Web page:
Gaia Knocks

Gaia knocks at the window.

I sit at my desk and stare into a screen of

chicken scratch letters on a snowy field. 

The keys feel like river pebbles rubbed smooth from eons of erosion. 

Beside me is a maple bowl turned by a local craftsman which holds my crystals —

Tree agate, Bloodstone, Selenite, Snowflake Obsidian,

Labradorite, Carnelian, Sodalite —

the vibrations of a million years of terrestrial pressure collecting dust while I

focus on work that will be forgotten tomorrow. 

I rub my hand across the laminated desk top and yearn for wood. 

I will get no splinters tonight. 

I have not seen the moon and could not tell you if it is

full or new, waxing or waning. 

Knowing that would have been the work of my ancestors,

those noble souls who built Stonehenge

and sang songs to Brighid

and marked their bodies with triple spirals

to honor maiden, mother, crone.


I sit at my desk, my back to the window,

and click-clack the chicken scratch.

Gaia knocks with a ping on the glass.

I respond without looking,

“We need the rain.”


First the daffodils.

Then the tulips.  Red, yellow, pink. 

Lettuce is crisping in the cool morning air.

The cucumber magnolia sends out tiny shoots at the end of each branch.

The sycamores will make a late grand entrance, but until then there are the oaks, hackberries, and redbuds getting back to business. 

The cedar and cyprus have held a green vigil through the dark death of winter, but now they catch the fever and dance a little perkier in the breeze.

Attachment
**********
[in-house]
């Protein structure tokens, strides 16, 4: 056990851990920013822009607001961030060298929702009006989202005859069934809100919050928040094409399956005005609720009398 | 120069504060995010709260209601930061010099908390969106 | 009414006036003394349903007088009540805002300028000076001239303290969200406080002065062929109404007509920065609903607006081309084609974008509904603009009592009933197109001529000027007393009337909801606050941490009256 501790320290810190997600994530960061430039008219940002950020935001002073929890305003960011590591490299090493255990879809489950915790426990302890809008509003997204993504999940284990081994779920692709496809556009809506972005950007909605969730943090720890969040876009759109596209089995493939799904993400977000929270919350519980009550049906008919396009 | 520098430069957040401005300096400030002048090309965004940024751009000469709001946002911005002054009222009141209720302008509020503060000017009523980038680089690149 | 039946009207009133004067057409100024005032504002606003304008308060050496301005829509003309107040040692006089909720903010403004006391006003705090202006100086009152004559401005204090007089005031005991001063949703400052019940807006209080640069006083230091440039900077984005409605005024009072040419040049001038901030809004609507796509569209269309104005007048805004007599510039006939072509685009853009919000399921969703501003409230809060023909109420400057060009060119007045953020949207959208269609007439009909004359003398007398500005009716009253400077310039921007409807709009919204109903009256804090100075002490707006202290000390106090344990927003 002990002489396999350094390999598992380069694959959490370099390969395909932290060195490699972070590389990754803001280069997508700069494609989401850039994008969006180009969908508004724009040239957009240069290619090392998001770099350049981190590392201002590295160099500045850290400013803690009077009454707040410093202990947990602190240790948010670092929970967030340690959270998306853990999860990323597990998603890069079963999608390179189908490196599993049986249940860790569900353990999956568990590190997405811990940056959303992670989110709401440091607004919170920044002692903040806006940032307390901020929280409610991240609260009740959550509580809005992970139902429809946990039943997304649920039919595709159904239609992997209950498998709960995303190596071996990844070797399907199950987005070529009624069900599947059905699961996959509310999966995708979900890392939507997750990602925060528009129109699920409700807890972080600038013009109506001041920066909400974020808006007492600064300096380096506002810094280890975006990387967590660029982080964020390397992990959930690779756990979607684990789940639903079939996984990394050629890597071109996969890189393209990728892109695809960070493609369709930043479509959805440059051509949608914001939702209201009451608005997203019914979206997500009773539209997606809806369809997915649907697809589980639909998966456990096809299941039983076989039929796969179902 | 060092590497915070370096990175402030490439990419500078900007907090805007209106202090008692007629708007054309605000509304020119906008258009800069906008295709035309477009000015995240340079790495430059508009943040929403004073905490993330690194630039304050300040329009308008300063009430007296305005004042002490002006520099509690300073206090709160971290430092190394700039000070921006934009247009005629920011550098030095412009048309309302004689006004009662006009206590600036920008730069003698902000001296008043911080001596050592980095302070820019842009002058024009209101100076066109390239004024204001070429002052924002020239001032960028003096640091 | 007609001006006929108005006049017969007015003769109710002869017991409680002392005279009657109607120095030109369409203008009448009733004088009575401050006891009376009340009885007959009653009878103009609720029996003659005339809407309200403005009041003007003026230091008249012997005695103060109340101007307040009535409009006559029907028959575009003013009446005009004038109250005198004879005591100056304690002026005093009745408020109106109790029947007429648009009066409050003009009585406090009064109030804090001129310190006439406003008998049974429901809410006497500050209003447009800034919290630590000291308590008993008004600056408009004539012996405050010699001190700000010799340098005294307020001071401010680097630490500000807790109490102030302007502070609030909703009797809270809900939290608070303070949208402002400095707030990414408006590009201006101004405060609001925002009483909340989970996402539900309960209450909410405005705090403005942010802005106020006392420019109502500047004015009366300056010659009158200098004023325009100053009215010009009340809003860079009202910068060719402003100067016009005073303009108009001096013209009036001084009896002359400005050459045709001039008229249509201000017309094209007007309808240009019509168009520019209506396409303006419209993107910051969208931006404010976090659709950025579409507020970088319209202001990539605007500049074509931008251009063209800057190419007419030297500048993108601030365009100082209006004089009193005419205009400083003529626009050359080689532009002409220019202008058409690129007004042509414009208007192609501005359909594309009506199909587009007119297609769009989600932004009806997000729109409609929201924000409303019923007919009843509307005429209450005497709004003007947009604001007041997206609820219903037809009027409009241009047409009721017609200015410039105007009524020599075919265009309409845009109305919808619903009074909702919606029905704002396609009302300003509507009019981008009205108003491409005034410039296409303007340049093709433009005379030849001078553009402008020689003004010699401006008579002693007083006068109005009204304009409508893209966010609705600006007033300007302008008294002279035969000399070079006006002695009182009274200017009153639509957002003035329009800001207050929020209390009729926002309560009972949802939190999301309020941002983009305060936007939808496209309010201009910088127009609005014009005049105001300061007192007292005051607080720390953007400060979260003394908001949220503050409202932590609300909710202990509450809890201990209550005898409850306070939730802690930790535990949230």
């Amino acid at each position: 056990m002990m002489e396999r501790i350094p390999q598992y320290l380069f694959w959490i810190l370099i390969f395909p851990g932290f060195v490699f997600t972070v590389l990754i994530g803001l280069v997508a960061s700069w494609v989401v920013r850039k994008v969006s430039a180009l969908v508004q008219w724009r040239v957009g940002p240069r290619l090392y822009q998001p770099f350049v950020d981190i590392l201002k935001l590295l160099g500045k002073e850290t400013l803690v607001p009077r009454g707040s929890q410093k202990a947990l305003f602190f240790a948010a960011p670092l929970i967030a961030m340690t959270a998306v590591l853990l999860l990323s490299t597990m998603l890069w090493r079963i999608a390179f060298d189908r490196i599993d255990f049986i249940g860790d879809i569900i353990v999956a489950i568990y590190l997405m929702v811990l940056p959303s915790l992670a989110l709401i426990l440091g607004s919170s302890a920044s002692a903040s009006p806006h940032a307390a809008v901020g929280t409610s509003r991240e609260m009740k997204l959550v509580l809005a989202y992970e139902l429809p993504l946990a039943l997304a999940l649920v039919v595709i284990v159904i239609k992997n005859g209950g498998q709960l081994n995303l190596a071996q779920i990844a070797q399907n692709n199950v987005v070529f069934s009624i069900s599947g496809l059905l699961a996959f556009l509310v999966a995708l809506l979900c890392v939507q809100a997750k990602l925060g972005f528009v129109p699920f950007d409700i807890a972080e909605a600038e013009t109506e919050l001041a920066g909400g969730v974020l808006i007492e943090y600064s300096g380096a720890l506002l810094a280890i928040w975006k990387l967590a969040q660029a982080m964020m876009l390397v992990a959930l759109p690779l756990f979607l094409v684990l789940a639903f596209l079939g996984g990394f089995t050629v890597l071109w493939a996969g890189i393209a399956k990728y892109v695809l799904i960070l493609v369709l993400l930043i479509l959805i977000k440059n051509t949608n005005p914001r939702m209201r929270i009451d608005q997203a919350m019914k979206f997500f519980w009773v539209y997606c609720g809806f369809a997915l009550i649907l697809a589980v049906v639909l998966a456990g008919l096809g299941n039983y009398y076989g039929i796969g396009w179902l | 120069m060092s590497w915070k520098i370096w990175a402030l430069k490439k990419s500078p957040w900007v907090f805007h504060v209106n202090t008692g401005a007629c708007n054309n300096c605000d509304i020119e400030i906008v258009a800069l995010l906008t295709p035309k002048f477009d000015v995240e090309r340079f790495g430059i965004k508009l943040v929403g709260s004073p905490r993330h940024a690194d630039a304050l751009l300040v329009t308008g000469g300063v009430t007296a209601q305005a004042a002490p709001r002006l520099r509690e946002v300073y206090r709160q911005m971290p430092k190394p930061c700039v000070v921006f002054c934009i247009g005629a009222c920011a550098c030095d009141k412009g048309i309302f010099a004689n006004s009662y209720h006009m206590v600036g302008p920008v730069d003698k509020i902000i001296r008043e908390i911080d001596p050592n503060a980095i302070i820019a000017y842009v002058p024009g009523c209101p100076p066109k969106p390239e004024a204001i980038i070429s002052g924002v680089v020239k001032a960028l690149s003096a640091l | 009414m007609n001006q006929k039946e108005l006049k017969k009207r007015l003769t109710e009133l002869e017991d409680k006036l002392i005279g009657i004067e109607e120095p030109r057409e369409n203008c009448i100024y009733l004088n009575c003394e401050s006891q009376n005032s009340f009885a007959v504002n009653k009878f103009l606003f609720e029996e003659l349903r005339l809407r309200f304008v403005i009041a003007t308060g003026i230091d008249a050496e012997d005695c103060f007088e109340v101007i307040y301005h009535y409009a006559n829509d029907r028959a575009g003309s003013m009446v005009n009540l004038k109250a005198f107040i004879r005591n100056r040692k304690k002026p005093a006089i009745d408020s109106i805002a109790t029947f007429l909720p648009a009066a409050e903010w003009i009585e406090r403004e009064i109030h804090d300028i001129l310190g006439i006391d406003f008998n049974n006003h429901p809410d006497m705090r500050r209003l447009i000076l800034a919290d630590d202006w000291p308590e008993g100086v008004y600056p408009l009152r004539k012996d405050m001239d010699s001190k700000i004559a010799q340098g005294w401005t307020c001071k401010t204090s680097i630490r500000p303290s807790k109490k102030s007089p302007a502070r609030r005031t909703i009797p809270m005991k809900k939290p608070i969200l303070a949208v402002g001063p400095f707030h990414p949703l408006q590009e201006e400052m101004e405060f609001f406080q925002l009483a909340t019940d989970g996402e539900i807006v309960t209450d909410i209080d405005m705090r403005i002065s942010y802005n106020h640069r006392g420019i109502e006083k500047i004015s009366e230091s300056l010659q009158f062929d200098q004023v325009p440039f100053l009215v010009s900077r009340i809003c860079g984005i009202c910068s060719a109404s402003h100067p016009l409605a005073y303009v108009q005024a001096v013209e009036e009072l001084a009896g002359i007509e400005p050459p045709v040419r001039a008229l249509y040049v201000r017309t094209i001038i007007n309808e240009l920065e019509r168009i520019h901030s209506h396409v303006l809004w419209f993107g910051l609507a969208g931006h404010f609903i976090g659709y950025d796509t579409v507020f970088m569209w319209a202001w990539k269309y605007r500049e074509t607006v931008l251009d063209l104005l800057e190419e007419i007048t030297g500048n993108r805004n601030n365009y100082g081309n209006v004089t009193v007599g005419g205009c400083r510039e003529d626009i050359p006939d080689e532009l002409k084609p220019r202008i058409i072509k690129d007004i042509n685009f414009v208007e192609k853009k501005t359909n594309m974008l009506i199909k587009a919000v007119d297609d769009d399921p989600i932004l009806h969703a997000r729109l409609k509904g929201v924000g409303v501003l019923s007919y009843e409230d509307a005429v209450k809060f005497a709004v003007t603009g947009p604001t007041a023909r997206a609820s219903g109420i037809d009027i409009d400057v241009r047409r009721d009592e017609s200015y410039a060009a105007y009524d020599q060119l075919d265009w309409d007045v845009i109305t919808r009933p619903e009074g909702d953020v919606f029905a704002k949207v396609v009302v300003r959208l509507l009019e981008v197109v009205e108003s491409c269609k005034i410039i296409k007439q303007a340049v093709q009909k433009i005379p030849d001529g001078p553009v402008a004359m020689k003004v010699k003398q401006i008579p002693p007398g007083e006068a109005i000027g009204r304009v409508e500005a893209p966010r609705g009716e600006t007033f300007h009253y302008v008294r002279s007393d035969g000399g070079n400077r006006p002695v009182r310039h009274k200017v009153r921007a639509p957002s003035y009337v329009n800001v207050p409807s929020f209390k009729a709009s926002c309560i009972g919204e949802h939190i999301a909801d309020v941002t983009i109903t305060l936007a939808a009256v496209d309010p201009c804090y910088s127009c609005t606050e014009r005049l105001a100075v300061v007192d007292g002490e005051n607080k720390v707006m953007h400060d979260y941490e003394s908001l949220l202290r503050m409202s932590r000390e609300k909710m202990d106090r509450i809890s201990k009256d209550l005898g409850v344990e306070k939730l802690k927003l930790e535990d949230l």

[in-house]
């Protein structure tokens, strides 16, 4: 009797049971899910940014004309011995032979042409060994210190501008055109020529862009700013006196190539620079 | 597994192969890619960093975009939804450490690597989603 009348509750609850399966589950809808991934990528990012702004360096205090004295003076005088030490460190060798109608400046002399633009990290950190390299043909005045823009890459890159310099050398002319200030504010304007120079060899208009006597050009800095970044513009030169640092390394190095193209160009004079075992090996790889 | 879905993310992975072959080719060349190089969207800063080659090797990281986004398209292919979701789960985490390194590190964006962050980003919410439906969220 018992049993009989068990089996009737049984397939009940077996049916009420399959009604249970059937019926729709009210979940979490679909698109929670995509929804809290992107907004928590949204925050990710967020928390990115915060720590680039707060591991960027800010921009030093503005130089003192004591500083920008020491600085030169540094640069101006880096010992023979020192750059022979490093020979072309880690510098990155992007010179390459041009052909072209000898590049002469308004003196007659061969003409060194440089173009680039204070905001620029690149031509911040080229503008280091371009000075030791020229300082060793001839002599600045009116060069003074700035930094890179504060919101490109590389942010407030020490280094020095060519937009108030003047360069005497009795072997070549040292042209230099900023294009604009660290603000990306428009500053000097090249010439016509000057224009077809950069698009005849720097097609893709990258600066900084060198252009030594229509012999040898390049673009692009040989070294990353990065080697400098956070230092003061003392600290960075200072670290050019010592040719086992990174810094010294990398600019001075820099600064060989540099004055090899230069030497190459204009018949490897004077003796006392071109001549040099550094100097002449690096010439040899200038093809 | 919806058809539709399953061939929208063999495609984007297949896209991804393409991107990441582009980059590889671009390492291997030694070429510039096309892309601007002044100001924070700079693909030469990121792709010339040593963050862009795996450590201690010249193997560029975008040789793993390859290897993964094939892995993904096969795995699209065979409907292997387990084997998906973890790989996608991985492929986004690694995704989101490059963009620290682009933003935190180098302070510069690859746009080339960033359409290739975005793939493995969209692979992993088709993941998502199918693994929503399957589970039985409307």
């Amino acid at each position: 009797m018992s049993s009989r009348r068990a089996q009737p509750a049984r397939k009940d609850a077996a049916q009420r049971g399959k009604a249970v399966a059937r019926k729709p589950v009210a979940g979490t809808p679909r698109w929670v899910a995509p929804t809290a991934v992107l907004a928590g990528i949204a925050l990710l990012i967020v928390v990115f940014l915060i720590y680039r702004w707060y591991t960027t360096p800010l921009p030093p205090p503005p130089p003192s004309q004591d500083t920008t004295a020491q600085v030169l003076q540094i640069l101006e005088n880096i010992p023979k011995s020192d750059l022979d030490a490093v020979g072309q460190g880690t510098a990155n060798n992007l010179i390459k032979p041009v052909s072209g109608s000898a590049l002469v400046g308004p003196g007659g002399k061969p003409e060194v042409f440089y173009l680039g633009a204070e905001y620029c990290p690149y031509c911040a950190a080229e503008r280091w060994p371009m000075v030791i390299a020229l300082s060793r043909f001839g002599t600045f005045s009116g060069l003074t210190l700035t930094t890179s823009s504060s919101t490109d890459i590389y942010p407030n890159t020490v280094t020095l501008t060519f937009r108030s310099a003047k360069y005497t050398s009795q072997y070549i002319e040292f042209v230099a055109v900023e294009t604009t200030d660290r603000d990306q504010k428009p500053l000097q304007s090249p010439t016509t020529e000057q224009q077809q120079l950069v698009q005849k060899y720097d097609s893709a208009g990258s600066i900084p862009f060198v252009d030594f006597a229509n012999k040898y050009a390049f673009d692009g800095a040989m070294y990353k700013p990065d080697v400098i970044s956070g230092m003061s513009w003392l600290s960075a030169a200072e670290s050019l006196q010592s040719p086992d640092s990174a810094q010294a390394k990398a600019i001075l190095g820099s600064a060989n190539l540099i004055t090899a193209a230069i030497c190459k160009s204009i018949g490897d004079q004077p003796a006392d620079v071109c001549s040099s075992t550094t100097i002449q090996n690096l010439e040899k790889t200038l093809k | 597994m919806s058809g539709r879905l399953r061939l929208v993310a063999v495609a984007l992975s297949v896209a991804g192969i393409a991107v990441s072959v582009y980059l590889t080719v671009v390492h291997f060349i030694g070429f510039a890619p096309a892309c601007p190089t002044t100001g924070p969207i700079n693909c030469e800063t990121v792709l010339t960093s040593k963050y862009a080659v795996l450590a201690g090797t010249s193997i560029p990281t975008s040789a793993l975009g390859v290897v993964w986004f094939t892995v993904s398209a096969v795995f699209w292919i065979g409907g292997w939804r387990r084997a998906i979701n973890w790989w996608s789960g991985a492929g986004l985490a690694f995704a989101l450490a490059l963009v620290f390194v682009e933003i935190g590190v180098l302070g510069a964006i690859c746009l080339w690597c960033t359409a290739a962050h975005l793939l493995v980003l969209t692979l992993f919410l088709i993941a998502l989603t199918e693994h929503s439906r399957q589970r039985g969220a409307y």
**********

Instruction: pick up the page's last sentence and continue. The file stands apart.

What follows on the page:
The pine will start new quills to write the lovesongs of robins and chickadees, bluejays and cardinals.

Lavender, oregano, and mint are suddenly alive again.  

Rosemary dresses up and puts on her perfume. 

Hyacinths are bursting blue.  


The wheel will turn and spring will

become summer

become fall

become winter.

          But today is spring,

And I am bursting blue.

Dirt-Worshipping Tree-Hugger

Every day, priests minutely examine the Dharma

And endlessly change complicated sutras.

Before doing that, though, they should learn how to read the love letters

     sent by the wind and the rain, the snow and the moon.

                                                               — Ikkyu

You may freely replace priests with ministers, rabbis, imams, gurus, or televangelists.

You may freely replace Dharma with Bible, Torah, Koran, or Bhagavad Gita.

You may freely replace sutras with commandments, verses, visions, prophesies, judgements or any other claim to know the mind and will of the universe.

Or you may just replace all the words ever known with those love letters from nature and be at peace.